It was like that first brush stroke, thick with paint and intent, than an artist lays on the canvas.
Busquets spanked a pass to Messi, one of those passes that lesser players wouldn’t try, one of those passes a lesser player wouldn’t have been able to receive. The pass had to be struck firmly because Messi was inset among Sevilla defenders like a rose among brambles, this beautiful object that needed to be freed. Busquets spanked a pass to Messi.
As Messi controlled the ball and began to move in a single motion, new signing Andre Gomes began moving as if he knew what was going to happen. And he did, like the glass-jawed fighter who has so often been on the receiving end of a beating. He knows. But his step was lighter because this time he and Messi were on the same side, this time someone else’s teammates were going to look the fool. This time, he could do what he probably imagined he would, if he ever got the chance. His delicate side-foot returned the ball to Messi, its rightful owner, who danced into the box deeply enough to sow panic in a defense that was thinking, “Oh, crap, here we go. Not again.”
But this time, Messi didn’t use his scythe of a left foot to add to his tally of goals. He slid a perfect pass to Arda Turan, who finished with an acute angled shot that whipped past the keeper. The goal was ballet, on the move, with a sphere at everyone’s feet. The men and the ball never stopped moving, the goal simple, but of the highest order. So fast, so aggressive, so violent. Sevilla didn’t have a chance.
In the Camp Nou there was this intake — that silence before the explosion of sound, as sport did exactly what it was supposed to do: elevate the spirit. It was beautiful, so beautiful that for the rest of that match, for 90 extraordinary minutes, nobody cared.
Welcome to your team, culers.
Every now and again in life, something extraordinary happens. Maybe it’s a job. Maybe you fall in love. Something happens that elevates your life from everyday to, for a bit of time, magical. When that happens, nothing else matters. It’s raining and you’re kicking up your heels. Let it rain. Fender bender? Whatever. The net result is that whatever it is, you don’t care because everything is awesome. For a very lucky few in aggregate, that thing is sport. There is only one champion. Everyone else loses. Amid all that misery, why do we seek out more of it with spite, bile and venom? There is even scoffing at “bandwagoners,” the new fans who come to Barça because holy crap, those guys are good. And it’s logical. Who wouldn’t want to be part of this?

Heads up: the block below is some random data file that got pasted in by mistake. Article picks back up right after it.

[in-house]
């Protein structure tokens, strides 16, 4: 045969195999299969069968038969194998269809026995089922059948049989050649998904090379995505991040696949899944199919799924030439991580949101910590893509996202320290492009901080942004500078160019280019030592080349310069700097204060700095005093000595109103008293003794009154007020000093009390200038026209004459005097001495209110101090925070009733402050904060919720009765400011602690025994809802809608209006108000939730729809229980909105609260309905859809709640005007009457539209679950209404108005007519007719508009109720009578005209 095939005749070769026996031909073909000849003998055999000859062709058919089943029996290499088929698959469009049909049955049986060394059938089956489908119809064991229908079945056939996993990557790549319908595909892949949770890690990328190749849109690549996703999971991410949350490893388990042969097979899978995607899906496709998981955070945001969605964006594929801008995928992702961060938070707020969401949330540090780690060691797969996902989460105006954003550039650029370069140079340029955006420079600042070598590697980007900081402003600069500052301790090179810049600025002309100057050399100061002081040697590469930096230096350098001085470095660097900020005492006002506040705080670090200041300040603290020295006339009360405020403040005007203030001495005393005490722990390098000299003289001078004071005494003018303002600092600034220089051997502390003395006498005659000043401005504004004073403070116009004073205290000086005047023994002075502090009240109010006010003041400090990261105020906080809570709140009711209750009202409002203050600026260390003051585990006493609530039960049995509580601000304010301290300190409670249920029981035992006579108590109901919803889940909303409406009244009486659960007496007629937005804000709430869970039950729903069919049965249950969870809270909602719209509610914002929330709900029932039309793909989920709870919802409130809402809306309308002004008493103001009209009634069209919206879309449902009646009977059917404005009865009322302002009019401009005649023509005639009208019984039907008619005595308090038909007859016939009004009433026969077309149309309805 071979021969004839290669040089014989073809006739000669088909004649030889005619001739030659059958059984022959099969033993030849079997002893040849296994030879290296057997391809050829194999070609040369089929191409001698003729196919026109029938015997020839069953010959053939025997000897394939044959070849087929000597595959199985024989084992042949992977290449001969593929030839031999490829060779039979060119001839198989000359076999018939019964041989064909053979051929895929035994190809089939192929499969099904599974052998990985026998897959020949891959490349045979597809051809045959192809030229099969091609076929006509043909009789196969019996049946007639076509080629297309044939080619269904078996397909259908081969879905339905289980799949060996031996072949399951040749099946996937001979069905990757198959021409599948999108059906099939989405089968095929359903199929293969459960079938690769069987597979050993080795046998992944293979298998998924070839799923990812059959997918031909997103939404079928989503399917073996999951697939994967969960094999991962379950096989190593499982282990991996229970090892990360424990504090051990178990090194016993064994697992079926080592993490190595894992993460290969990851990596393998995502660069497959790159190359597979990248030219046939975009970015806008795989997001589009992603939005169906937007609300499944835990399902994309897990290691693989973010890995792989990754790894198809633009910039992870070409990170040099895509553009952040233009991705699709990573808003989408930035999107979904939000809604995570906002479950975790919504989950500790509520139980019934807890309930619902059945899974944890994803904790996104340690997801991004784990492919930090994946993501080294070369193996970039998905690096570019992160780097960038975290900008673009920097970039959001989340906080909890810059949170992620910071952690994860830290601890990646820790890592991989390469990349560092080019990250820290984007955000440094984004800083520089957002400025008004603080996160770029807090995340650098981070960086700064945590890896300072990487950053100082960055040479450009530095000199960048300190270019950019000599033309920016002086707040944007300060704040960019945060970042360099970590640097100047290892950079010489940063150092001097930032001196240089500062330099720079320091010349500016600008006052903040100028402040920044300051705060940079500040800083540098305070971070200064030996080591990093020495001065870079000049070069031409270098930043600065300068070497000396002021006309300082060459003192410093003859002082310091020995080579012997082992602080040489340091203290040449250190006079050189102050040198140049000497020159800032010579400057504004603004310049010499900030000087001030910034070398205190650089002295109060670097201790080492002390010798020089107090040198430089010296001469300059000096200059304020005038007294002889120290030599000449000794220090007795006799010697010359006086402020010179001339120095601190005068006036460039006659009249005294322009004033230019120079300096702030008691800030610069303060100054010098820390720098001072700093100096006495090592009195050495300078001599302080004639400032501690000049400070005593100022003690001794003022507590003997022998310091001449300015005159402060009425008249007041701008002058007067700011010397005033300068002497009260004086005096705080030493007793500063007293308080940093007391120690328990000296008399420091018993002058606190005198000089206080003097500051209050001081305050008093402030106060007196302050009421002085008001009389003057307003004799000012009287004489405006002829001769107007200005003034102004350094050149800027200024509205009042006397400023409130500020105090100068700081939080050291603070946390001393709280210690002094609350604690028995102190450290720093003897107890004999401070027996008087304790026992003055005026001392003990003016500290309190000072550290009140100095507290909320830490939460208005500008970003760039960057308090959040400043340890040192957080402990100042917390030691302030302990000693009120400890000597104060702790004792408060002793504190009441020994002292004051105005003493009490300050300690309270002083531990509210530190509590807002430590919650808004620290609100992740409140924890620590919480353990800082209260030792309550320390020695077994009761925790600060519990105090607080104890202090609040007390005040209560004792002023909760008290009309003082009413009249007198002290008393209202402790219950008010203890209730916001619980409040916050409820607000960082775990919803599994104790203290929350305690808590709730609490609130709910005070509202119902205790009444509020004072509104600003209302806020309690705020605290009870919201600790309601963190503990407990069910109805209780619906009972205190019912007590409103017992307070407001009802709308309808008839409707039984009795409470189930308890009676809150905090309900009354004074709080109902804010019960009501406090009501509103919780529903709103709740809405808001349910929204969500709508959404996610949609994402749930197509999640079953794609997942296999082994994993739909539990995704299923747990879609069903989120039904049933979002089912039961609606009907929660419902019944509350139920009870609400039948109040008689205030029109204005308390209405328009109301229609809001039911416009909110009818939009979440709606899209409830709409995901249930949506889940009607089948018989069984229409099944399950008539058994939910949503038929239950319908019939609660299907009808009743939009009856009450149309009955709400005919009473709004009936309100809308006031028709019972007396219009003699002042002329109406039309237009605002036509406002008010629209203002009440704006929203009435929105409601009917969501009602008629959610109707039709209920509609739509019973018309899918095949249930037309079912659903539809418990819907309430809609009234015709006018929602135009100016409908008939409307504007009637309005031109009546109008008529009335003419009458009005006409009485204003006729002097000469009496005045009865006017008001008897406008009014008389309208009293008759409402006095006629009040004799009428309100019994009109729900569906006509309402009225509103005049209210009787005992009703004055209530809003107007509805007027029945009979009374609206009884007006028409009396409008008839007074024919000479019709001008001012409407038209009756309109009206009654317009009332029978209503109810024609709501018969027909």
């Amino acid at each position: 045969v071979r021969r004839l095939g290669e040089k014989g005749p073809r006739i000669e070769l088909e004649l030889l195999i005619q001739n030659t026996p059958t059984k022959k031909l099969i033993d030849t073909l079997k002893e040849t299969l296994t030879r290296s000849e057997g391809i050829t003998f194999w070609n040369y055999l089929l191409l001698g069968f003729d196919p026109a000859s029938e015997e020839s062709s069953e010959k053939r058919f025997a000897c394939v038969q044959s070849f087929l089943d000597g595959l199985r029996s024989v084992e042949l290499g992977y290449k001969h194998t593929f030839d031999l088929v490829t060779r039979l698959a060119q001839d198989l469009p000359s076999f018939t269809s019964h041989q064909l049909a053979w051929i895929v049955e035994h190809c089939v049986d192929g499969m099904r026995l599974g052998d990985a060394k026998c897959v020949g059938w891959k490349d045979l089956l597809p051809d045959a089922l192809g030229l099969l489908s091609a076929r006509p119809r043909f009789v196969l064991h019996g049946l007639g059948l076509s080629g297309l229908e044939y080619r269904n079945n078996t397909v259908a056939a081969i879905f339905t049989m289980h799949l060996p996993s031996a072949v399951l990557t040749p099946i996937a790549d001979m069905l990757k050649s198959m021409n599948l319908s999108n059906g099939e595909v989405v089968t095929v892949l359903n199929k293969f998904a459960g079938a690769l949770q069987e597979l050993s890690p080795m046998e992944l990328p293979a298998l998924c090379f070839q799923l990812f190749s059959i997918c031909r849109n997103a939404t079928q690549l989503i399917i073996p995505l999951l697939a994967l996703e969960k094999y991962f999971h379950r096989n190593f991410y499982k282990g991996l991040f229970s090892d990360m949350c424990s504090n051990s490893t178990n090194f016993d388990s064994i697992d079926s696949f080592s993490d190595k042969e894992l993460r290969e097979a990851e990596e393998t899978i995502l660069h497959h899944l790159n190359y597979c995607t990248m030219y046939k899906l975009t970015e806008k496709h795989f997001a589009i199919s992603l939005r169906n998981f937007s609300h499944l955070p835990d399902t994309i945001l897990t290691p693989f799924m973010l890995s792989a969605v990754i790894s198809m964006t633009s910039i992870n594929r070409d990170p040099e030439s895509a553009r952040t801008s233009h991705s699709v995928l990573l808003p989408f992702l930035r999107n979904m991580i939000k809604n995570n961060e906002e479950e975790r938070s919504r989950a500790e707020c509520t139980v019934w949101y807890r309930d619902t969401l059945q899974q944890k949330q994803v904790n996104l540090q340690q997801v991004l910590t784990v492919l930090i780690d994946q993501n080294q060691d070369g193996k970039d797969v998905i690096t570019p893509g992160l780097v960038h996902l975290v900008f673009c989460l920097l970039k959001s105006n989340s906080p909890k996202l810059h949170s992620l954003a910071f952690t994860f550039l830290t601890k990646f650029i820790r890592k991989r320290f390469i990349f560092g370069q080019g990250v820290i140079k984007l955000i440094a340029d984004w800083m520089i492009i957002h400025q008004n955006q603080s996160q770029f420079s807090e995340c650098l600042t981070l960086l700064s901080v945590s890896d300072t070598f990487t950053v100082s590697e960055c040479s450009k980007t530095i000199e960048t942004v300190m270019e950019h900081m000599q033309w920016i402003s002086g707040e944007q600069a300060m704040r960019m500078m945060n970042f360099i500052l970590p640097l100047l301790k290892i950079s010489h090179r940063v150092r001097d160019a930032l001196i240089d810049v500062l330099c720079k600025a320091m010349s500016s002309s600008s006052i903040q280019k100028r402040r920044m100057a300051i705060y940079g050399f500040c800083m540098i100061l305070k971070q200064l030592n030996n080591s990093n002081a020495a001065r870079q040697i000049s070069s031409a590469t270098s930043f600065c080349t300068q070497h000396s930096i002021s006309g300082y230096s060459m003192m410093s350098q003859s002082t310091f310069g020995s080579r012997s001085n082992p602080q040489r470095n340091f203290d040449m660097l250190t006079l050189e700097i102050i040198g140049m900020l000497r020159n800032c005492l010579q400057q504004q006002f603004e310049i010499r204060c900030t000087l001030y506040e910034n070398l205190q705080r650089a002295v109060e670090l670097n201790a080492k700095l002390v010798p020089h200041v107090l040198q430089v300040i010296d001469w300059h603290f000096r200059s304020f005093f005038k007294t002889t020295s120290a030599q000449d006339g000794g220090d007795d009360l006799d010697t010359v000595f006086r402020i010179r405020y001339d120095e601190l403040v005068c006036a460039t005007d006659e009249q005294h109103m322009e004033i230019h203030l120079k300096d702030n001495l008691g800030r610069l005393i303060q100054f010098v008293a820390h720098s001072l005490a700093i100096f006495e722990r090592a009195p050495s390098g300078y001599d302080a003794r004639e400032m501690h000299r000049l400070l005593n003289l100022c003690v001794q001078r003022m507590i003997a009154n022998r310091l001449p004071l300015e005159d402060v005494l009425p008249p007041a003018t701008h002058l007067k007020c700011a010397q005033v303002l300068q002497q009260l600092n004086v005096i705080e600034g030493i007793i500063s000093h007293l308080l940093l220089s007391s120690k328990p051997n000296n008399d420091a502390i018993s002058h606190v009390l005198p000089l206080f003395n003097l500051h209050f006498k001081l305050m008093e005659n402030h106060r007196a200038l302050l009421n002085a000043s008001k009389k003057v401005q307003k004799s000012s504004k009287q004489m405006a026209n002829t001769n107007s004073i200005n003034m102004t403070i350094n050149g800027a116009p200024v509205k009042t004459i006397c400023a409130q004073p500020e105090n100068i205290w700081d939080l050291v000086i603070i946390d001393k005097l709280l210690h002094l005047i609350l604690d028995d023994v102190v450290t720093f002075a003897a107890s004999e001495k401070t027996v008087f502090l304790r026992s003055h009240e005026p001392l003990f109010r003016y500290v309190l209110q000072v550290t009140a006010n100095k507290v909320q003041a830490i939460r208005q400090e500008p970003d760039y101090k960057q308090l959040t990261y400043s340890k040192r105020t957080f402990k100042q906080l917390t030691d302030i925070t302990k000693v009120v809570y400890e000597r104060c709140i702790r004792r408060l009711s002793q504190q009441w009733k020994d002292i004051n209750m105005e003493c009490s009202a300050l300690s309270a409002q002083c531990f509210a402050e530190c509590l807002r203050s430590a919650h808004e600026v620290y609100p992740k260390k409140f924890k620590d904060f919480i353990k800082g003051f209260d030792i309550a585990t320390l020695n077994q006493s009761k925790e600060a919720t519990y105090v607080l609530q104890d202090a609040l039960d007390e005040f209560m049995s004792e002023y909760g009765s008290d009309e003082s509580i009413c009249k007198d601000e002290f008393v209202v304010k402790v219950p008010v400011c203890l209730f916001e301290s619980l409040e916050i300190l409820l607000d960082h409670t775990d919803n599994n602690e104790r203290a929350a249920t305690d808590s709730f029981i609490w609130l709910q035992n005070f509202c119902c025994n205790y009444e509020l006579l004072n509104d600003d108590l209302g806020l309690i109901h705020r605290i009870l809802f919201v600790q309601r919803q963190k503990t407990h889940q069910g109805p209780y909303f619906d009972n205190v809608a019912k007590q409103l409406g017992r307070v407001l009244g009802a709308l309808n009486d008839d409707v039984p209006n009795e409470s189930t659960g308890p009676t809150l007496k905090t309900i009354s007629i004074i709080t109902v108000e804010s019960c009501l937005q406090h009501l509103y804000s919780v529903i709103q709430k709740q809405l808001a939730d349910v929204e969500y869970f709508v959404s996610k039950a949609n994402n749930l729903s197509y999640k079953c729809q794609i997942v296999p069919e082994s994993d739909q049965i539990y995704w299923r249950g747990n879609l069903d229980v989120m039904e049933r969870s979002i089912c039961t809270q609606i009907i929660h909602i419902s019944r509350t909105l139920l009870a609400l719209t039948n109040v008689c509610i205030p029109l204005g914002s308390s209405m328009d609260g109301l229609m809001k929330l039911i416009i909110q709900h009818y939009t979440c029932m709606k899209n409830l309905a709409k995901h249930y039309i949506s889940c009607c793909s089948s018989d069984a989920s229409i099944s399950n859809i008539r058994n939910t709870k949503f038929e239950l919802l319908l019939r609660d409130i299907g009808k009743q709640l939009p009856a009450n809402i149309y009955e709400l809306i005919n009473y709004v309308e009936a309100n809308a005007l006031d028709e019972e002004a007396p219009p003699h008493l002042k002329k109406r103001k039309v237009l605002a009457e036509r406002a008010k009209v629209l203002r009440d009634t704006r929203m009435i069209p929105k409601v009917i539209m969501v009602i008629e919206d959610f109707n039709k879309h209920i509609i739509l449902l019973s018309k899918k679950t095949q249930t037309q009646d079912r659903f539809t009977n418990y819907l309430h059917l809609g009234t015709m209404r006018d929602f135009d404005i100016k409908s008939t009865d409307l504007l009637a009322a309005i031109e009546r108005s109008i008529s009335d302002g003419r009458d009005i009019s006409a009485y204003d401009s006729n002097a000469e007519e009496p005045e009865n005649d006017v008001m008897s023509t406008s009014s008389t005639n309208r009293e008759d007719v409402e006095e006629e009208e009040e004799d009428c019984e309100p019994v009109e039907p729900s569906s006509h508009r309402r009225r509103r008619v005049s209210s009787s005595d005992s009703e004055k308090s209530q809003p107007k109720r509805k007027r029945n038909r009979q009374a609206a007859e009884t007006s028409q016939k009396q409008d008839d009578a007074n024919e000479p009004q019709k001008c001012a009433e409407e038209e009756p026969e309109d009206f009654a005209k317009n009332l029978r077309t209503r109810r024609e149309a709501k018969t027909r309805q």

Messi is in peak form, not as a goalscorer but as an all-around destructive force. Iniesta is renewed. Pique is the best CB in the game. Neymar is the second-best player in the game, passing to the best player in the game while working off the best striker in the game. The team has been refurbished to take advantage of all of this, elevating the setting for its glittering diamonds from gold to platinum.
Everything is awesome.
The culer way is usually spite, paranoia and disdain, leavened with slivers of joy. Real Madrid cheats, the world is against FC Barcelona and our Way is superior. When Barça wins we paint it as being against the natural order of things rather than something eminently logical, and sigh in relief that the best players in the game managed to do what everyone expected them do except, strangely enough, the people who support them.
We should stop. Or at least try to. And we shouldn’t stop because it makes us look like assholes to people who laugh at our whines about having to settle for a team’s star attacker as our fourth forward, or piss and moan because we have to “settle” for Ajax’s brilliant starting keeper as our backup.
We should stop because bile eats away at things that are beautiful, makes us forget that each wonderful moment is never going to happen again. We shouldn’t be content with having spent so much time worrying, snarling and scoffing that a rose was able to bloom, wither and die while we were shaking our fists at the neighbor.
Barça Twitter was filled with spite in the wake of Cristiano Ronaldo winning UEFA player of the year. With it came the inevitable Messi comparisons, and denigrating the award in part because Ronaldo got fat on a five-goal outing against Malmo.
Don’t care. Not a whit. Because Barça went crazy this summer. One of the gray-shrouded perennials that blooms annually around July, is disappointment. The team has needs and Barça doesn’t sign anyone, or doesn’t sign the right people. It needs a CB and gets a player whose coach said, “Well, he can play CB.” The team needed shoes, and got coats. As recently as January, seeking attacking depth, the club couldn’t scrape together 18m to bring Nolito in.
The craziness is that the team has addressed every critical weakness in the roster, fixed all the problems that plagued it during that one awful match against Atleti when they couldn’t buy a goal, when they fatigue-walked their way to loss after loss before righting the ship and stomping away to a close-run Liga title and Copa victory. We used to always look at Real Madrid and envy their depth, envy how they could take off a Modric and bring on an Isco, take off a Bale and bring on a Jese.
This season, that’s Barça.
Yet Barça didn’t just sign. It signed quality, players that make perfect sense and provide a flexibility and adaptability to any number of different tactics. If anyone goes down injured, the team can, like a amoeba, change form and still kick ass. It has been a magnificent summer in the window, that has resulted in a team with no real weaknesses other than the ones we conjure up. And yet the biggest worry was the eventual fate of Douglas.